Brazilian law requires water impoundments to undergo a very thorough approval process to ensure that each project meets environmental, social, political, and safety criteria. However, critics of the Jirau and Santo Antonio dam claim that many legal criteria were rubber-stamped before all questions from impacted groups had been addressed.[7] The dam's social impacts received the majority of substantive criticism (see below). However, environmental groups noted that the fast track approval for the Madeira dams sets a dangerous precedent. Brazilian law allows for expedited licensing for eco-friendly projects described by the Worldwatch institute as "kindler, gentler dams with smaller reservoirs, designed to lessen social and environmental impacts." The Worldwatch institute insists that no project should "fast-track the licensing of new dams in Amazonia and allow projects to circumvent Brazil's tough environmental laws".[8]

Social[edit]

The most frequent objection is that the dam builders failed to adequately consult with indigenous peoples, as required by law. The Brazilian government indigenous protection foundation FUNAI predicts that there may be un-contacted indigenous populations in the region that will be affected by the Madeira complex. Most of the affected populations are nearest to the Jirau dam.[9]

Environmental[edit]

Because both the Jirau and Santo Antonio dams are run-of-the-river projects, neither dam impounds a large reservoir. Both dams also feature significant environmental re-mediation efforts. As a consequence, there has not been strong environmental opposition to the implementation of the Madeira river complex.[10] However, critics point out that if the fish ladders fail, "several valuable migratory fish species could suffer near-extinction as a result of the Madeira dams."[11] [12]

Opportunities for Bolivia[edit]

Bolivia has been a landlocked country since it lost its coastline to Chile in the war of the pacific in 1884. Many Bolivians feel a deep and lasting bitterness due to this loss, and the Bolivian military continues to build and maintain an open ocean navy in Lake Titicaca, awaiting an eventual recovery of access to the sea. The Madeira river complex presents an opportunity for Bolivia because all of the hydroelectric dams would feature ship locks capable of raising and lowering ocean going vessels. If the project is completed, "more than 4,000 km of waterways upstream from the dams in Brazil, Bolivia, and Peru would become navigable." [13] Hence, if the project is completed, both Bolivian commercial vessels and the Bolivian navy would have access to the open ocean, and lucrative sea lanes, for the first time in 120 years.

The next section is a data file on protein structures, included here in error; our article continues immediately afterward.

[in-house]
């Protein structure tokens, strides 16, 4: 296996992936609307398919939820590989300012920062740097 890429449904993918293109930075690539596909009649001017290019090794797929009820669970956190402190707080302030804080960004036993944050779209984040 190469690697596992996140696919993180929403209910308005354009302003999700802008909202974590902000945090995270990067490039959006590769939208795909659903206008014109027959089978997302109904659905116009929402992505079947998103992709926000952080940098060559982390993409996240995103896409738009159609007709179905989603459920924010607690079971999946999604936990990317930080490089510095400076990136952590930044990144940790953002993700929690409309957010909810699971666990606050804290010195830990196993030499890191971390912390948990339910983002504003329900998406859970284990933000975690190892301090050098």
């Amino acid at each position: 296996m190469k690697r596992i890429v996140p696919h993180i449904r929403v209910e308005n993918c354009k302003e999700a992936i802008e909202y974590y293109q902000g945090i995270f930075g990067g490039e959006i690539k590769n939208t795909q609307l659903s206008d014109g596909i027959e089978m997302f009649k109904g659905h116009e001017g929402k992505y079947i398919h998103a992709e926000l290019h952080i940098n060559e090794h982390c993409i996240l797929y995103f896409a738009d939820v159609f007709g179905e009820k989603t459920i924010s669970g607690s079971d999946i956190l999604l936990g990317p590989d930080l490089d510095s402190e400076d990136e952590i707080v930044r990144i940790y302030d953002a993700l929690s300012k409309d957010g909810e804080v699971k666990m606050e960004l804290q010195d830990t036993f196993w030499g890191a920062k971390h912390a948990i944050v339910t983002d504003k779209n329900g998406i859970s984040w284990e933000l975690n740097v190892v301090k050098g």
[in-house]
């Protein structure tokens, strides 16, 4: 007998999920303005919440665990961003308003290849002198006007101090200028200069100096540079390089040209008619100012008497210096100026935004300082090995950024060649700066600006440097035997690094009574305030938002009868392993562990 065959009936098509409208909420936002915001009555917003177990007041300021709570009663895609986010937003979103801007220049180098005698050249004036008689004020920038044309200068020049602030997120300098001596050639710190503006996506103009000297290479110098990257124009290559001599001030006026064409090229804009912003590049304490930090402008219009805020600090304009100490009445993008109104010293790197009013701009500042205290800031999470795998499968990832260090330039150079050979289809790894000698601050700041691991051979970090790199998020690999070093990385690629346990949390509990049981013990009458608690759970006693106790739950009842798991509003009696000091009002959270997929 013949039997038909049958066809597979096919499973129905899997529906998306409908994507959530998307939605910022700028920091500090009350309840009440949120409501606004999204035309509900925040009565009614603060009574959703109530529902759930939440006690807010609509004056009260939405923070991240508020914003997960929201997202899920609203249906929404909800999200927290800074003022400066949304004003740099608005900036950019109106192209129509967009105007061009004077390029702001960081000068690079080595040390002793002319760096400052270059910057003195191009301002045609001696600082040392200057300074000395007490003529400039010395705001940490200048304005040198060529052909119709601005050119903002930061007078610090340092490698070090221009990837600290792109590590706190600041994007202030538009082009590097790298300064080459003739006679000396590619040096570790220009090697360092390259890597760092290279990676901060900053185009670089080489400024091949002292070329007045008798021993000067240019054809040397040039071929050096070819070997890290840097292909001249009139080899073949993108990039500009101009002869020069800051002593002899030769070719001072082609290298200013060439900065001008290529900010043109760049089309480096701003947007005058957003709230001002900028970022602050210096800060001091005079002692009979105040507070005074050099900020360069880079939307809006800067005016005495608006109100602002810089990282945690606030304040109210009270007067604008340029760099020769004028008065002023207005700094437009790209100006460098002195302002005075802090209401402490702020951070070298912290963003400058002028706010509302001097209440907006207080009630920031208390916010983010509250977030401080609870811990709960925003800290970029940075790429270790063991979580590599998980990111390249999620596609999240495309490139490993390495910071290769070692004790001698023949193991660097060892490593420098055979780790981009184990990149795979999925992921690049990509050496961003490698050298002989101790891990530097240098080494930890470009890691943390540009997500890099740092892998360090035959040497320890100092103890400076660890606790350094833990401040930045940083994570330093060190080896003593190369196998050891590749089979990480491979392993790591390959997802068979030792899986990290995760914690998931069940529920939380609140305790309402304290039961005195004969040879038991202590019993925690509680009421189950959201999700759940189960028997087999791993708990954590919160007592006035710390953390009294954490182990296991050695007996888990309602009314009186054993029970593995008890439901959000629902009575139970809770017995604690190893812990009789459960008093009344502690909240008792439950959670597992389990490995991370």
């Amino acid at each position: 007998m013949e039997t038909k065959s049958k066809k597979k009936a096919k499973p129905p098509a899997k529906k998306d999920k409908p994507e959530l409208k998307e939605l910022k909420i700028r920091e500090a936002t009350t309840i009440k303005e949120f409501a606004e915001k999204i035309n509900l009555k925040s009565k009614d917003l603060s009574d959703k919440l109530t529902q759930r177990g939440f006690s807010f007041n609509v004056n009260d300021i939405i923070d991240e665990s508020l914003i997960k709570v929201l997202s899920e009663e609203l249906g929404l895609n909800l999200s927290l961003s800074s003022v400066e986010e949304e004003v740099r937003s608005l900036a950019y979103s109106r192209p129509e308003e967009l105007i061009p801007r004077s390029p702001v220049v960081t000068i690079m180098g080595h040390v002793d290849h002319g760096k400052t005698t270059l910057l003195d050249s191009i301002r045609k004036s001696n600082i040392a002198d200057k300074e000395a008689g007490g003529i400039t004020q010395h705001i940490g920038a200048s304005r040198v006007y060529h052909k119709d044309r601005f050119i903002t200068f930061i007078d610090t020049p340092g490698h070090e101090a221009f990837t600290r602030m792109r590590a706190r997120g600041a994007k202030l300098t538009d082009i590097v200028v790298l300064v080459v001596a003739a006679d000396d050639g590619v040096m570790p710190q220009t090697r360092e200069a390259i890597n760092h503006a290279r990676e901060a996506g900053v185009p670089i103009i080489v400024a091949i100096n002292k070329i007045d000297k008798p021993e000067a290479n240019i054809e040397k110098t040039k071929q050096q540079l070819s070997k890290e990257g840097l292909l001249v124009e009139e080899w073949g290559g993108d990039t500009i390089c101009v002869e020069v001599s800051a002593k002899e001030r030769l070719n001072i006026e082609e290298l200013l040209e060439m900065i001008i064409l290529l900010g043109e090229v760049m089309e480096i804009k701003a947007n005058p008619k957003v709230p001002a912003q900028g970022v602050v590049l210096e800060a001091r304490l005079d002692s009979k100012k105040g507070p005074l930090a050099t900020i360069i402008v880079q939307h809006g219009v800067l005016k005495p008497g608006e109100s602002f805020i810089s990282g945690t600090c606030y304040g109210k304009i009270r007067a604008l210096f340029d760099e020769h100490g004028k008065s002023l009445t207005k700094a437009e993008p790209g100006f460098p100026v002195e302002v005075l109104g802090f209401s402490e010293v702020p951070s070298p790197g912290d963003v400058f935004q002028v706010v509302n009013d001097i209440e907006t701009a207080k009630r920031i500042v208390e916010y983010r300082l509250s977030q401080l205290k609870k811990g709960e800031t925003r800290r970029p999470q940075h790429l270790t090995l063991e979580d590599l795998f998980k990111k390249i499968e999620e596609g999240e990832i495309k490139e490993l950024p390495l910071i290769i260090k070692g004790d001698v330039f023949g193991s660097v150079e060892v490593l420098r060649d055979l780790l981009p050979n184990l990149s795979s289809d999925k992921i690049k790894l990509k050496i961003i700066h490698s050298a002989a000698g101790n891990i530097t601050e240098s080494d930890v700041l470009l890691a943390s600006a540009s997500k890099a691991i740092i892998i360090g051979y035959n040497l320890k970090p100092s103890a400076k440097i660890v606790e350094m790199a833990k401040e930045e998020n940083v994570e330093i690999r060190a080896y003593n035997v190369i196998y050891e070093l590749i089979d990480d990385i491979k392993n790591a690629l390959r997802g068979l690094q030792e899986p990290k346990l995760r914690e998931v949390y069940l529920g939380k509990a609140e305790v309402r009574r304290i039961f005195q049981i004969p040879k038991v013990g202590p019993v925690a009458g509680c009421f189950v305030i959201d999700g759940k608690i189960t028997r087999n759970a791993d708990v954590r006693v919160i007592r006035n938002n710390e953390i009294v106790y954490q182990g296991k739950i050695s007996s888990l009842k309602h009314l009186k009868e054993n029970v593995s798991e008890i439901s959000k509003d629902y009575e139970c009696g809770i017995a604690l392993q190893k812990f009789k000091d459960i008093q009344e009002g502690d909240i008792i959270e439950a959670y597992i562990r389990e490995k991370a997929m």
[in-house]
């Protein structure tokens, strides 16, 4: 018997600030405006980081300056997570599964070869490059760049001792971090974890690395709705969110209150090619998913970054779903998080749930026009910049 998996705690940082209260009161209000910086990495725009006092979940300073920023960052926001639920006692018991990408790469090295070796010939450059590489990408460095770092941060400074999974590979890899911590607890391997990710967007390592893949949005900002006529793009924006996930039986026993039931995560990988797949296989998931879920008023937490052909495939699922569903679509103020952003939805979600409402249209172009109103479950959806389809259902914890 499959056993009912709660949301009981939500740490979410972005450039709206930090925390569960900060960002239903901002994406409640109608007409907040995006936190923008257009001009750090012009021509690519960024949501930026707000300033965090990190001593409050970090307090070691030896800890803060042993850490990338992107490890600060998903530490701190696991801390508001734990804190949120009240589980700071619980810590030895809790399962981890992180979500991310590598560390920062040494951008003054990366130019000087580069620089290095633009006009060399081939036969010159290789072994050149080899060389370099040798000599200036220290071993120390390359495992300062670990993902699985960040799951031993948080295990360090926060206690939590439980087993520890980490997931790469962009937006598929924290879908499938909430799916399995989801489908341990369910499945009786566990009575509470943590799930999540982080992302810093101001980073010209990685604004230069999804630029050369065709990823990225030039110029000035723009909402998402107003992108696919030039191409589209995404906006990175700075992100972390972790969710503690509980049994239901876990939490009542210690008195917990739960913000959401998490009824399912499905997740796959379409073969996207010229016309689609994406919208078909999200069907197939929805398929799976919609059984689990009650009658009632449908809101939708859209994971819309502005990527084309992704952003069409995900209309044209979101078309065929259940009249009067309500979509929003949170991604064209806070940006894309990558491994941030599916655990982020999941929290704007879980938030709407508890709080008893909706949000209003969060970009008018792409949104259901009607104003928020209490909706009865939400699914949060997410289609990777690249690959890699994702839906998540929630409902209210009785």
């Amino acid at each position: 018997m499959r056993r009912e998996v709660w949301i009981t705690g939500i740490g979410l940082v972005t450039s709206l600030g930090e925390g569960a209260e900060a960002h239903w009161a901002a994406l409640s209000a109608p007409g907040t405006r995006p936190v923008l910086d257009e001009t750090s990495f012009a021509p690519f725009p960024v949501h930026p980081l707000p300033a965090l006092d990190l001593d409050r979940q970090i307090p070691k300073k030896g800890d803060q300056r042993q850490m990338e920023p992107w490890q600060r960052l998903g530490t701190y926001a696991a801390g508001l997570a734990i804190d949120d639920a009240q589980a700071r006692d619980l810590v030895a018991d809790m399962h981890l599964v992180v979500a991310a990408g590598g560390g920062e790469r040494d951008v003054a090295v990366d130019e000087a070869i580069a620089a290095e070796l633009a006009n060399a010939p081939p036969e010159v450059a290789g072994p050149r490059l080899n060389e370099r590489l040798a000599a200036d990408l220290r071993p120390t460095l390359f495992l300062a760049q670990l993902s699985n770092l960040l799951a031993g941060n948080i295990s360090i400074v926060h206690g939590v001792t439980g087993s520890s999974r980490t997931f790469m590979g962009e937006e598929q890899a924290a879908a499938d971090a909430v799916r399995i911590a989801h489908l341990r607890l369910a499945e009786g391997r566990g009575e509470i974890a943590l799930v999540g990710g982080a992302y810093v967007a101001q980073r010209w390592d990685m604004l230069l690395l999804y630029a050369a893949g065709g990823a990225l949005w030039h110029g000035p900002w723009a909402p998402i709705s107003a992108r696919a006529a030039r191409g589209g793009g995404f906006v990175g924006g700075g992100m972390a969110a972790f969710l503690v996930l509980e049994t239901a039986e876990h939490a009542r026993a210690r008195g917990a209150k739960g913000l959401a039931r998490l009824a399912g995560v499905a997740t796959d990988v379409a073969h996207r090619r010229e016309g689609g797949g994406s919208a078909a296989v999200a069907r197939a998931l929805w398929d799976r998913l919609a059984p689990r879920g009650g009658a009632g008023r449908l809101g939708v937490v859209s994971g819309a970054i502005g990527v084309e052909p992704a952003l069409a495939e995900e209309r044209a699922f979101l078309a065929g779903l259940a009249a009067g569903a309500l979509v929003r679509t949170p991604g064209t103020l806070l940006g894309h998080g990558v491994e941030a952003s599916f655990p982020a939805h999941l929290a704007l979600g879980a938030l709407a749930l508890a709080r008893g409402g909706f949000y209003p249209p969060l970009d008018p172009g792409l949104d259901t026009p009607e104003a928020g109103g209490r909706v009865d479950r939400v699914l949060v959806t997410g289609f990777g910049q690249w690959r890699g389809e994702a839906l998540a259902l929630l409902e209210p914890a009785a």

See also[edit]

References[edit]

  1. ^ HydroWorld: Developing Santo Antonio: A Focus on Sustainability
  2. ^ Santo Antônio Energia: Décima turbina entra em operação comercial
  3. ^ "Jirau dam, responding to Brazil’s growing energy needs". GDF Suez. Retrieved 2 April 2011. 
  4. ^ "Brazil to Build $15.6 Billion in Dams in Amazon Region". Water World - PennWell Corporation. Retrieved 2 April 2011. 
  5. ^ José María Díaz Batanero (Feb 2010) (in Spanish). Initiatives for the Improvement of the South American Market of Roaming Services Analysis and Recommendations (Report). IIRSA. http://www.iirsa.org. Retrieved July 7, 2011.
  6. ^ "Casa de força" (in Portuguese). CONSÓRCIO CONSTRUTOR SANTO ANTÔNIO. Retrieved 2 April 2011. 
  7. ^ "Environmental lawsuits filed against Madeira dam projects". Bank Information Center. Retrieved 2 April 2011. 
  8. ^ "Greenwashing Hydropower". World Watch (Worldwatch Institute) 23 (1): 8–18. 2010. 
  9. ^ "Amazon mega-dams endanger uncontacted Indians". Survival: the Movement for Tribal Peoples. Retrieved 7 July 2011. 
  10. ^ "Brazil Engineers a Critic-Proof Dam". Wall Street Journal. October 6, 2010. Retrieved 2 April 2011. 
  11. ^ "Greenwashing Hydropower". World Watch (Worldwatch Institute) 23 (1): 8–18. 2010. 
  12. ^ "Madeira River Basin: Hydropower dams in the heart of the Amazon". World Wildlife Fund Global. Retrieved 7 July 2011. 
  13. ^ Maria del Carmen Vera-Diaz (2009). Effects of Energy and Transportation Projects on Soybean Expansion in the Madeira River Basin (Report). Conservation Strategy Fund. http://conservation-strategy.org/files/Madeira%20soy%20final_draft2_0.pdf. Retrieved July 7, 2011.